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December 13 News: DOE Offers $28 Million In Grants For U.S. Offshore Wind Projects

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"December 13 News: DOE Offers $28 Million In Grants For U.S. Offshore Wind Projects"

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The federal government is stepping up its efforts to kick-start the offshore wind industry by awarding $28 million in grants to seven projects that are developing varying kinds of power-generation technology. [New York Times]

The Upper Colorado River Basin — including Summit County — could see deficits in its compact obligation to deliver water downstream as often as once every five years by 2040, according to a massive new Bureau of Reclamation study released this week. [Summit County Citizens News]

The U.S. National Oceanic and Atmospheric Administration (NOAA) is warning that without an operational fleet of polar-orbiting satellites, the European model would have missed a key forecast and predicted that Sandy would have headed out to sea well east of New Jersey. [Climate Central]

Under certain warming forecasts, more than half of the 103 ski resorts in the Northeast will not be able to maintain a 100-day season by 2039. [New York Times]

Sen. Chris Coons (D-Del.) said Wednesday that he is optimistic enough Republicans will rally behind his renewable-energy financing bill to get it passed next Congress. [The Hill]

Conservative Bob Inglis blames his efforts to combat global warming for the intra-Republican challenge that cost him his South Carolina congressional seat in 2010. Since the loss, he has traveled the nation making the case to students and grassroots Republican activists that a carbon tax is both good policy and politics. [Bloomberg]

China and the US are to be the clear focus of the next year of climate change negotiations, following a hard-fought climate conference that ended in Doha on Saturday night. [Guardian]

An advisor to the Polish government says the country should keep using its coal for decades to come, despite a European Union policy of replacing the polluting fossil fuel with cleaner sources. [Washington Post]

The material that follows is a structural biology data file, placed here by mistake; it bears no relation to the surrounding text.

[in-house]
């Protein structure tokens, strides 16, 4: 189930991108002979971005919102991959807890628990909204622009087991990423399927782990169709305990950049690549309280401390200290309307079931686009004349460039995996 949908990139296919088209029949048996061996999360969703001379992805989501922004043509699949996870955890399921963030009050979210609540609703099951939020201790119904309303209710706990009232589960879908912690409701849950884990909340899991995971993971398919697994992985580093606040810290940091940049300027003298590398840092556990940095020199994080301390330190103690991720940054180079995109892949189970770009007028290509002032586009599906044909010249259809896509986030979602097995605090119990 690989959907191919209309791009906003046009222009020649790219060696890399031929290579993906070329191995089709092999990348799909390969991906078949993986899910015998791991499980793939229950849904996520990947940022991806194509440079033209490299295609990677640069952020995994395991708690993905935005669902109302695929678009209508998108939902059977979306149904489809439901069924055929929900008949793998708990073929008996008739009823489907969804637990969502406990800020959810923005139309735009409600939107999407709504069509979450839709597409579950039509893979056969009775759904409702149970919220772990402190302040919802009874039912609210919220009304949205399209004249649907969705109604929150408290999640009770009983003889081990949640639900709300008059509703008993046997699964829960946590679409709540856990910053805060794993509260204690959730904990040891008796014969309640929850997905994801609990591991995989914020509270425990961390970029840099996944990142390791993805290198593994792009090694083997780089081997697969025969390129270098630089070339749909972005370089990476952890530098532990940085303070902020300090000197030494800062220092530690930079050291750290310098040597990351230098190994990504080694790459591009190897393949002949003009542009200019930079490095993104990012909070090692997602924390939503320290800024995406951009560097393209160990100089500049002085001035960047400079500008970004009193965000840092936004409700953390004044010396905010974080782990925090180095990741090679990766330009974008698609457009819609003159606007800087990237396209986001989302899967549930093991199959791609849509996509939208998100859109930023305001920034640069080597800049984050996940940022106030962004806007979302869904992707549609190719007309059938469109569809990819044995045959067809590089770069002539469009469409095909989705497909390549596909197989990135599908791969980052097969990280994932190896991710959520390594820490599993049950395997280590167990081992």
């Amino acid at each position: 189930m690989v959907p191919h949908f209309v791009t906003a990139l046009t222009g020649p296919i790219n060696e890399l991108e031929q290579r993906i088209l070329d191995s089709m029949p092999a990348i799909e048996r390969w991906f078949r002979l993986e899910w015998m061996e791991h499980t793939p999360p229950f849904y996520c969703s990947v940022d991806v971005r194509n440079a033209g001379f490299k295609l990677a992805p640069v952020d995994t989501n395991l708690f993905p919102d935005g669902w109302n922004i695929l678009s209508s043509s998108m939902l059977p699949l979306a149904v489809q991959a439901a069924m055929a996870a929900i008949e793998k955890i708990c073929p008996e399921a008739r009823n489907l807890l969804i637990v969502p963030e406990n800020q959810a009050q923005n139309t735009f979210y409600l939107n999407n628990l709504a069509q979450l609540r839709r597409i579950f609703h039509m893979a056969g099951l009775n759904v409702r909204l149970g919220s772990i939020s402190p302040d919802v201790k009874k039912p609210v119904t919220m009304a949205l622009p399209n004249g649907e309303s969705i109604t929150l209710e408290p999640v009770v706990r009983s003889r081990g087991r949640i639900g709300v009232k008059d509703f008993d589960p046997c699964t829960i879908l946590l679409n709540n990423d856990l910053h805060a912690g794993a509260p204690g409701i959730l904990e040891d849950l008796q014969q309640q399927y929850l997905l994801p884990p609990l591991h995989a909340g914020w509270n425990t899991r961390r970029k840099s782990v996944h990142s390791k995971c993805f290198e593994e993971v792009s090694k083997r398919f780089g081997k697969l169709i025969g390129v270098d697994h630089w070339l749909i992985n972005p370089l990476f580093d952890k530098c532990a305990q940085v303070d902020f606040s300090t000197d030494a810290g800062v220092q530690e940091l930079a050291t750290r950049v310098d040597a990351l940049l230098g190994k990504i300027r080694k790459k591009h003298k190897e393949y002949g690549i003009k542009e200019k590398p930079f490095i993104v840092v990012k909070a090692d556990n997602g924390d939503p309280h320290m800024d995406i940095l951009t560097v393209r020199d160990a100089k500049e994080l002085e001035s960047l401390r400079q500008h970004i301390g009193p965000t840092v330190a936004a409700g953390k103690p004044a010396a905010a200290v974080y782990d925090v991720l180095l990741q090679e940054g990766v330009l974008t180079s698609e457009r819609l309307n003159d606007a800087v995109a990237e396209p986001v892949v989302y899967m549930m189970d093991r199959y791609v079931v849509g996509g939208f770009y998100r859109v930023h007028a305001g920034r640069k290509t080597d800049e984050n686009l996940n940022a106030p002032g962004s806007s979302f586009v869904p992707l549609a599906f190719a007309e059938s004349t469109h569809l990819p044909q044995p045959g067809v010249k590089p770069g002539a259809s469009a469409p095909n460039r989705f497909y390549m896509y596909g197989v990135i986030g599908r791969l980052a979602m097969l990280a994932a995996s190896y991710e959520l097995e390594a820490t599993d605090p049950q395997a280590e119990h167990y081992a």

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7 Responses to December 13 News: DOE Offers $28 Million In Grants For U.S. Offshore Wind Projects

  1. Henry says:

    FYI, The Bloomberg link to the story about former congressman Bob Inglis is not working.

  2. Jean Netherton says:

    Hopefully these incentives will persuade local utility companies to allow the wind farms. It is a step in the right direction.
    There is more we can do. Please sign and share our petition.
    The petition reads:
    It is not enough that we the people shoulder the burden of reducing the carbon out put by buying more efficient cars, by buying solar panels, by buying mass transit tickets, or through the purchase of more efficient homes. These are all good things and good for business and I applaud these efforts – but it is not enough.
    Shut down the tar sands project in Utah before it begins. Reject the Keystone XL pipeline. Work to shut down the blight that is Canadian tar sands. Push the carbon tax and more.
    Because none of those other things we re-elected you for will mean anything if we can’t drink the water or breathe the air.

    https://petitions.whitehouse.gov/petition/shut-down-tar-sands-project-utah-it-begins-and-reject-keystone-xl-pipeline/H1MQJGMW

  3. prokaryotes says:

    Conference: IMPACTS WORLD 2013
    Potsdam Dorinth Hotel, from May 27, 2013 12:00 AM to May 30, 2013 02:00 PM

    Registration and Call for abstracts now open http://www.pik-potsdam.de/research/climate-impacts-and-vulnerabilities/news-events/conference-impacts-world-2013

    • prokaryotes says:

      There is growing agreement that now is the time to initiate a new, coordinated vision for climate impacts research. The IMPACTS WORLD 2013 conference in Potsdam will for the first time bring together leading scientists and decision makers from around the world with the goal of discussing the future of climate impact research and setting a state-of-the-art agenda.

  4. catman306 says:

    Poisoning the Well: How the Feds Let Industry Pollute the Nation’s Underground Water Supply

    Federal officials have given energy and mining companies permission to pollute aquifers in more than 1,500 places across the country, releasing toxic material into underground reservoirs that help supply more than half of the nation’s drinking water.

    http://www.propublica.org/article/poisoning-the-well-how-the-feds-let-industry-pollute-the-nations-undergroun